The Senate has approved a 2010 budget blueprint amendment that would increase the permanent estate tax exemption to $5 million and cut the top tax rate to 35%.
But David Stertzer, chief executive officer of the Association for Advanced Life Underwriting, Falls Church, Va., is calling the provision “largely symbolic,” saying it was offset by another amendment added later, before the entire blueprint – or “concurrent resolution” — was passed by the Senate on a party-line vote.
The other amendment creates a point of order that would disallow any additional estate tax relief – beyond that which was contained in President Obama’s budget – unless an equal monetary amount of tax relief is first provided to individuals earning less than $100,000.
That amendment was introduced by Sen. Richard Durbin, D-Ill., and passed by a vote of 56-43.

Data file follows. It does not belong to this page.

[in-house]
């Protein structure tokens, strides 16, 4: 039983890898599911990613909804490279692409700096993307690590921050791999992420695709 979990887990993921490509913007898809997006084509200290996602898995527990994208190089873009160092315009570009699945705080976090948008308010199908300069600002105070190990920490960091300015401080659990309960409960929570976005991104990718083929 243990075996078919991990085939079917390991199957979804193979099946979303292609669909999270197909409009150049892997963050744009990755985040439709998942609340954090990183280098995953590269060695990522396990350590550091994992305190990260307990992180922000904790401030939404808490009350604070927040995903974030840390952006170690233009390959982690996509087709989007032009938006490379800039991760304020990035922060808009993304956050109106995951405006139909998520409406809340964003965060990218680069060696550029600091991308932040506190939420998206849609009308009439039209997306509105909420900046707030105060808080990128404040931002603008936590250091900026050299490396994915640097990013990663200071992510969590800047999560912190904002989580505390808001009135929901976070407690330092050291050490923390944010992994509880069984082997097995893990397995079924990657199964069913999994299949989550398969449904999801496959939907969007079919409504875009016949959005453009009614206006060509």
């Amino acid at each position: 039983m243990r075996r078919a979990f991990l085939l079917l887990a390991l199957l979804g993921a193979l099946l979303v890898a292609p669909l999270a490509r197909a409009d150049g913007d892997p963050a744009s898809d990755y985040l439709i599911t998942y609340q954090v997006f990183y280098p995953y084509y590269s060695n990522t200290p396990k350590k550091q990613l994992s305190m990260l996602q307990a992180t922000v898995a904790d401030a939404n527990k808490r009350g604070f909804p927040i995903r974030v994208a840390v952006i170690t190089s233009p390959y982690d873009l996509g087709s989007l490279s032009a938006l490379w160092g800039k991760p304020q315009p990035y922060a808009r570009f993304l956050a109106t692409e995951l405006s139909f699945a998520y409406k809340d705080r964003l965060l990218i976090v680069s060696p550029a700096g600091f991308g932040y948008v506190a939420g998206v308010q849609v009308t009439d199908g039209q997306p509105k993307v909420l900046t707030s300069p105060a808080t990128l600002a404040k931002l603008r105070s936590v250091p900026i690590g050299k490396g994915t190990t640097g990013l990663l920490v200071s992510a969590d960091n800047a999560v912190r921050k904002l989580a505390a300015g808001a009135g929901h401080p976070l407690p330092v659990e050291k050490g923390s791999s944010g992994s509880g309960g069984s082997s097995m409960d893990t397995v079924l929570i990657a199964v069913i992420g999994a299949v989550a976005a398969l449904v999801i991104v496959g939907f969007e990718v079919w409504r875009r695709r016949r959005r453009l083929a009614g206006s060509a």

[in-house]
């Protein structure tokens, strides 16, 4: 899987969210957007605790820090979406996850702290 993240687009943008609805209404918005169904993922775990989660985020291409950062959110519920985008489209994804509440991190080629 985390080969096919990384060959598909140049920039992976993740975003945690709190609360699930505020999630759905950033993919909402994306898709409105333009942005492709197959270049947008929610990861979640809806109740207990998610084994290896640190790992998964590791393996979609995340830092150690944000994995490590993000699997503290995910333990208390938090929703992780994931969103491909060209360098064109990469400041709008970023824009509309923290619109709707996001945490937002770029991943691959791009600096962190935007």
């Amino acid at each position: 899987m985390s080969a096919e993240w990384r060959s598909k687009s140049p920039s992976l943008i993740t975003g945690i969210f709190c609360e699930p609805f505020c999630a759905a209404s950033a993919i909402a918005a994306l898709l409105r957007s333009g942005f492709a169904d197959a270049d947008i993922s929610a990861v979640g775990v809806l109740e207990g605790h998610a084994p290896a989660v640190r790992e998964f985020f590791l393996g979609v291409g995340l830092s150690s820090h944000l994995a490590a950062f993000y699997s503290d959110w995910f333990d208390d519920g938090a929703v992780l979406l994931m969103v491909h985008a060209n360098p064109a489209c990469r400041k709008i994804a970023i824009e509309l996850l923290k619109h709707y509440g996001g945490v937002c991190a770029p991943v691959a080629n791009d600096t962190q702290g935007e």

The final version of the concurrent resolution will help set the rules for how Congress will discuss appropriations, but it does not lead directly to actual appropriations.
In a bulletin to AALU members, Stertzer says it is important to note that “yesterday’s votes are nonbinding and it is very possible, if not likely, that they will be stripped from the final budget resolution.”
Lawmakers expect both houses of Congress to approve a concurrent resolution by the end of April.